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Whomperjawed

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October 16, 2003, 09:27
Kalleh
Whomperjawed
I came across the use of whomperjawed, a word I hadn't heard before. I couldn't find it in Onelook or dictionary.com, though I did find whopper jawed in World Wide Words, with an excellent discussion. The consensus is that it means "askew."

Now, I did find it on the Internet in the Urban Dictionary and in a site called Texas Talk. In fact, the author of this article was a Texan.

Do you know this word? Is it maybe used across the pond? WinterBranch, are those Texas phrases true to life? There are some funny phrases and words there, like "waller", a vague verb of many uses! Big Grin
October 16, 2003, 18:10
Hic et ubique
I like it. If you trust the "dictionaries", there seem to be regional variations in its meaning.But I'm more convinced by actual usage, in which it seems the Appalachian meaning is "a bit nonsensical", and the Texas meaning is "shocking, flabbergasting". I have only one Appalachian quote (9th paragraph). But Molly Ivins, a Texas columnist whom Kalleh has previously cited here, reglarly provides examples of the Texas "whomperjawed":
quote:
The manipulation of mutual funds -- nice, safe, comfortable old mutual funds -- is a story heating up nicely. In addition, if you are following the trial of Frank Quattrone in the nasty case of manipulating high-tech IPOs, you already have been whomperjawed over the goings on.

Regarding the Texas Natural Resource Conservation Commission:
[Governor] Richards' appointees were a man with more than a decade's experience as an administrator in state environmental agencies; a woman county commissioner from Austin, a town notoriously full of tree huggers and whale savers; and a woman county judge from West Texas, where they equally notoriously do not hug trees -- they don't even have trees. [Successor] Bush replaced this trio with three guys so sympathetic to big polluters it left Texas environmentalists whomperjawed.

It's reassuring to know that after three strikes, you're out of this administration. The question remains -- why in the name of sanity did George W. ever give Poindexter a job in the first place? Next up, we have the one that still leaves me whomper-jawed ... word that Colin Powell was on his way out.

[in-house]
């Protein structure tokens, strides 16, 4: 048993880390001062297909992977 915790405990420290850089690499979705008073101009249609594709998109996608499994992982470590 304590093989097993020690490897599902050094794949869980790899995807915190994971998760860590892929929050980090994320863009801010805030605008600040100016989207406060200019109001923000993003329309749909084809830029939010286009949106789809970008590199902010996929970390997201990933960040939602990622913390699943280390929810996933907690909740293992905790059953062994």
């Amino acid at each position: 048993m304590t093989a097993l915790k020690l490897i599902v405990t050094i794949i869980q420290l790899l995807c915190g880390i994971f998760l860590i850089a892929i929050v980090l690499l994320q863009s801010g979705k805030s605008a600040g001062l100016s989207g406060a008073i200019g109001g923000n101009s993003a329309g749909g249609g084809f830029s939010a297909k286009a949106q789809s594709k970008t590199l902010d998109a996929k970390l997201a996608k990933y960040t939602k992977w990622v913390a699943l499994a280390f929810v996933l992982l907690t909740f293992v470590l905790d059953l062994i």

[This message was edited by Hic et ubique on Thu Oct 16th, 2003 at 18:19.]
October 17, 2003, 02:51
arnie
FWIW, the article by Quinion on Whopper-jawed is at http://www.worldwidewords.org/qa/qa-who4.htm
October 17, 2003, 09:44
Ros
Ah, now I do know whopperjawed! I belong to several other trans-pondian message boards, and the subject came up when I used the word gobsmacked. Gobsmacked is now a word in regular use in certain parts of the US (I am reliably informed) and whopperjawed has indeed found its way into my vocabulary (and you won't believe the expression on my husband's face the first time he heard me use the word!)...

Ros
October 17, 2003, 14:06
Kalleh
Well, Tsuwm reminded me that it had been a word of the day in WWFTD.

Can't say I've ever heard it used, though. Ros, do you know in what part of the U.S. it's used?
October 17, 2003, 15:53
WinterBranch
quote:
Do you know this word? Is it maybe used across the pond? WinterBranch, are those Texas phrases true to life? There are some funny phrases and words there, like "waller", a vague verb of many uses!


'Waller' is one that I've not heard used, unless someone has an odd pronunciation of 'wallow'.

A lot of the other's are pretty common. 'Ah'mo' and 'fixin ta' especially.

'Hissy fit' is a Texasism? I had no idea!

Actually some of the words she writes about are I think just sort of southern or country expressions, or only used to purposely give someone's speech a more colorful edge.

I was surprised to not see the expression "Drunker 'n Cooter Brown", which is one of the most Texas-y expressions I've heard.
October 17, 2003, 18:21
<Asa Lovejoy>
Hissy fit' is a Texasism?
--------------------------------------------
Nah, it's Southern, not just Texan. And Cooter is a pretty common nickname - or used ta wuz. My maternal grandfather was called by that very appelation in South Carolina.
October 18, 2003, 16:34
Hic et ubique
I assume that some of these words here are taken from the Texas Talk site that Kalleh mentioned. You might judge the quality of that site from this entry: "Like a one-legged man at a butt-kicking contest. (I assume this would mean you're extremely frustrated, or perhaps out of place, or dumb as box of hammers.)"

That's nonsense. It's a familiar simile for "over-busy; harried".

PS in the same vein: the site lists as "You're wolverine mean" as a Texasism. As far as I can tell, the wolverine is an arctic/subarctic animal and its geographic range never extended anywhere near Texas.

[This message was edited by Hic et ubique on Sat Oct 18th, 2003 at 16:45.]
October 18, 2003, 16:37
Hic et ubique
quote:
Originally posted by Asa Lovejoy:
Cooter is a pretty common nickname - or used ta wuz. My maternal grandfather was called by that very appellation in South Carolina.


So it's an Appalachian appellation?
October 20, 2003, 02:38
Ros
As far as I know, gobsmacked is only used by the people I communicate with on other boards, but I believe their families and friends are picking it up too. It is, after all, such an expressive word!

These people are spread thinly across the US, but it'll take a while before it comes into common usage there...

Ros